It pays to fight city hall.
After the city of Kenai went forward with street improvements in a neighborhood off Beaver Loop last summer, one property owner found she wasn't getting the same paving for her buck as other neighborhood residents.
Margaret Dolchok has lived on Dolchok Lane off of Basin View Road for more than 30 years. When the city decided last summer to create a special assessment district for the purpose of paving some of the streets in the area, she didn't object but she didn't sign a petition calling for the district, either.
According to Dolchok's son-in-law, Rusty Huf, Dolchok had always got along fine living at the end of her one-lane gravel road, which essentially serves as a driveway. Huf, who spoke on Dolchok's behalf Wednesday before the council, said she didn't want the road paved, but didn't want to stand in the way of others in the neighborhood who wanted their streets paved.
"She wasn't opposed, if that's what the neighbors wanted," Huf told the council.
However, when the city went ahead with the project, Dolchok got quite a bit less than she bargained for. Instead of a standard-width city street complete with proper drainage and roadbed, Huf said contractors for the city simply paved over the old gravel driveway and called it a day. He said instead of a new street, what Dolchok got was simply a substandard driveway with drainage problems.
"The problem is it's a substandard job on that portion of the project," Huf told the council.
City contractor Bill Nelson told the council the street was paved in the manner it was because it would have been much more costly to remove existing fill and install a new roadbed because of overhead power lines.
During the public process, Nelson said it was decided to simply pave over the driveway and leave it at that.
"The way it was built was the way it was planned from day one," Nelson said.
However, despite the fact that Dolchok's "driveway" which is actually a city street wasn't done in the same manner as the other neighborhood roads, she still was given the same $2,371 assessment as the other 39 property owners in the subdivision.
Huf told the council he thought it was unfair Dolchok was being asked to pay for a substandard job she never wanted in the first place.
"I personally don't think she ought to pay the city of Kenai anything, and they should come down and fix the drainage problem," he said.
After listening to Huf's testimony, an annoyed city council took up the issue. It wasn't Huf or Dolchok they appeared frustrated with, however, but city employees who allowed the project to proceed in the manner it did.
Council member Jim Bookey said he couldn't believe the city would go ahead with the driveway paving project when it would never allow a private property owner to perform similar paving on a city street.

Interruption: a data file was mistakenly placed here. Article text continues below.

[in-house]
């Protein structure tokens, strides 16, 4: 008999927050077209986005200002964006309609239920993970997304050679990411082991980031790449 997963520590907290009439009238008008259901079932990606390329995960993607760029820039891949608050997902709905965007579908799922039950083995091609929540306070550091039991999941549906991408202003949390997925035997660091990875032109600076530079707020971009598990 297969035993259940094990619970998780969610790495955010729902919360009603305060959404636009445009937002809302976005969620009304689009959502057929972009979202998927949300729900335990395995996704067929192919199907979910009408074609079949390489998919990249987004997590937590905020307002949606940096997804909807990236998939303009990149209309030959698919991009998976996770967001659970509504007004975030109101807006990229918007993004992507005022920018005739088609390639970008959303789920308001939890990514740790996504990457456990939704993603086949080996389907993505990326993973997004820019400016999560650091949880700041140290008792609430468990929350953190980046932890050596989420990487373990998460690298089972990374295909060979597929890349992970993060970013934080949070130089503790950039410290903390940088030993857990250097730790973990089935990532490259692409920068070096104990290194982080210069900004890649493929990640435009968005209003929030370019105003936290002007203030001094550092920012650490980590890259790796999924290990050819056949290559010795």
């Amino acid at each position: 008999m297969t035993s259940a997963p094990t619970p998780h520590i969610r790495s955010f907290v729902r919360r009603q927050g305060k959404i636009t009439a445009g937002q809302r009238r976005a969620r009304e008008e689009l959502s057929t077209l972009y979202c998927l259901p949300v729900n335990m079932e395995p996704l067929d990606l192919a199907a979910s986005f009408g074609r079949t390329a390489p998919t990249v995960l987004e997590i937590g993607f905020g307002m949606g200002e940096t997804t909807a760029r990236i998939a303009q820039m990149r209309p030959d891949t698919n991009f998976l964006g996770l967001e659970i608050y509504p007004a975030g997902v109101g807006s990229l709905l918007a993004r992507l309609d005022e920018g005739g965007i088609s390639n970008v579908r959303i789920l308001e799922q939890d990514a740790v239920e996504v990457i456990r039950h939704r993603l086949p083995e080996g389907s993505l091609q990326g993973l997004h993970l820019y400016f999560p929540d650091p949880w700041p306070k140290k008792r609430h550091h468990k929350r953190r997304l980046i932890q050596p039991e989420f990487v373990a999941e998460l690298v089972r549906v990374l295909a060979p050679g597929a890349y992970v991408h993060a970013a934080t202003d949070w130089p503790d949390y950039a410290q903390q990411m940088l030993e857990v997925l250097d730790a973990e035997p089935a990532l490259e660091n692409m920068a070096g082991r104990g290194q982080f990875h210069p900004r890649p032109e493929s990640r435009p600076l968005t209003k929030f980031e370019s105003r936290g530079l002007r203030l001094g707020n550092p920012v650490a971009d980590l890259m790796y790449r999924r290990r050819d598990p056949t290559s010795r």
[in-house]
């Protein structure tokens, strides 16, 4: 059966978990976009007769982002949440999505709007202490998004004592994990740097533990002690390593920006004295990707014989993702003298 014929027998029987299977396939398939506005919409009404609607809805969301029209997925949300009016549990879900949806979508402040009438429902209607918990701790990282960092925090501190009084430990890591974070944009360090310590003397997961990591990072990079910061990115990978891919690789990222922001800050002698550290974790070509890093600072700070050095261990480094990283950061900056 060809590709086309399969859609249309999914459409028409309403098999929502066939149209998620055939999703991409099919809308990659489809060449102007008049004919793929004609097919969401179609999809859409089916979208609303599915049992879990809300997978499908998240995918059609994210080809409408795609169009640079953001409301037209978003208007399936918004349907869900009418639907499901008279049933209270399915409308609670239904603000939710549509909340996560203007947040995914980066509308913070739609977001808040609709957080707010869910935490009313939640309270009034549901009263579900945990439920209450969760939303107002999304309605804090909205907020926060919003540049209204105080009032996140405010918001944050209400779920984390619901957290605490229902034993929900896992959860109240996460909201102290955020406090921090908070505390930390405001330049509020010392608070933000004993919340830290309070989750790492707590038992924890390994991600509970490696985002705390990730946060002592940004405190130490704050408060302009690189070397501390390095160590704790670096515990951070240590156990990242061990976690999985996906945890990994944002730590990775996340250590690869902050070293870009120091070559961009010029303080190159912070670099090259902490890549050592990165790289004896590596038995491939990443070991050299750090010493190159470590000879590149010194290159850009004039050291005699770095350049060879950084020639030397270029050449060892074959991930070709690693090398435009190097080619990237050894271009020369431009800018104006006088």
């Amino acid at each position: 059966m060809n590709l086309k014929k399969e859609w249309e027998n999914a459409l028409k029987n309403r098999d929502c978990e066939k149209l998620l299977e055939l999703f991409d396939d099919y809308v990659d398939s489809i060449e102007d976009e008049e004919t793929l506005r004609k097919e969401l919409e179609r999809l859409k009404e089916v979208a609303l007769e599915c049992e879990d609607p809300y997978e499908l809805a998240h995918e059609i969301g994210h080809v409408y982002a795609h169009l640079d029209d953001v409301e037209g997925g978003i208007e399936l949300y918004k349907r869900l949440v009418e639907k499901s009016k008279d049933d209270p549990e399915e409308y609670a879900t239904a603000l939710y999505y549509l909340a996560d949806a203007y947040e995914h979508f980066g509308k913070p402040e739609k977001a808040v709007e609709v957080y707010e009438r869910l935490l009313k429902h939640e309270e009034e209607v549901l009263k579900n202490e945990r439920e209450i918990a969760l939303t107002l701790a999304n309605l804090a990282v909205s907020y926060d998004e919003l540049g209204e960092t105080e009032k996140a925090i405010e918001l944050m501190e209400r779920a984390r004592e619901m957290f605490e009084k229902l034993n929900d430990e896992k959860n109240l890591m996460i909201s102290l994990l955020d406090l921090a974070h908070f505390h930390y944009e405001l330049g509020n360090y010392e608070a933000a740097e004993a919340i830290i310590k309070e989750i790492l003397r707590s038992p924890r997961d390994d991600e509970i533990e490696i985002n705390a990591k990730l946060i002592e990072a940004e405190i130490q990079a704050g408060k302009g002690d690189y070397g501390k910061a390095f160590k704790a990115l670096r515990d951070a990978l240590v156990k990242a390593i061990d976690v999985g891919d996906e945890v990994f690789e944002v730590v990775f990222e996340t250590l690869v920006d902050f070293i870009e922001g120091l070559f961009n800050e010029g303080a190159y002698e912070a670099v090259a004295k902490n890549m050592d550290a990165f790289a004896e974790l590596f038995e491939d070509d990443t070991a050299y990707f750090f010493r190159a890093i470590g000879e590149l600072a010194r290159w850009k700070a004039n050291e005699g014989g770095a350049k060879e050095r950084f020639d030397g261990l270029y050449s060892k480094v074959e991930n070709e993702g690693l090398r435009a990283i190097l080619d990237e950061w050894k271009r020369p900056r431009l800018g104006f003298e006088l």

"I'm disappointed the city of Kenai is doing things on the right of way they wouldn't let the general public do," Bookey said.
He said the city should have stopped paving when it got to Dolchok's road instead of going through with a road that's not up to city standards.
"If we couldn't do the road completely, we should have stopped," he said.
After briefly debating the issue, the council decided the best thing to do would be to adjust Dolchok's assessment. They unanimously passed a motion to reduce her bill by two-thirds, dropping her cost to $790 upping the total cost to the city for paving by $1,580. The council also said the city should go back and fix whatever drainage issues Dolchok has on the street.
In the end, the city increased its paving cost for the project by less than half a percent not much, Huf said, when it comes to looking out for the interests of a longtime Kenai resident.
"I think that's fair," he said.
In other action Wednesday, the council:
Approved an increase to the general fund in the amount of $51,491 for the purpose of passing through a grant from the state to the Boys and Girls Club of the Kenai Peninsula.
Transferred $5,400 from the city's general fund into its street light repair and maintenance account because of the need for the city to do its own repairs on metal light poles which are city-owned in town. In the past, Homer Electric Association had a contract to repair lights on metal poles, but that contract recently was terminated, leaving the city to fix its own lights.
Increased revenues and appropriations by $45,000 and transferred $5,000 from the general fund for a grant from the U.S. Fire Administration to purchase mobile repeaters for city emergency vehicles.
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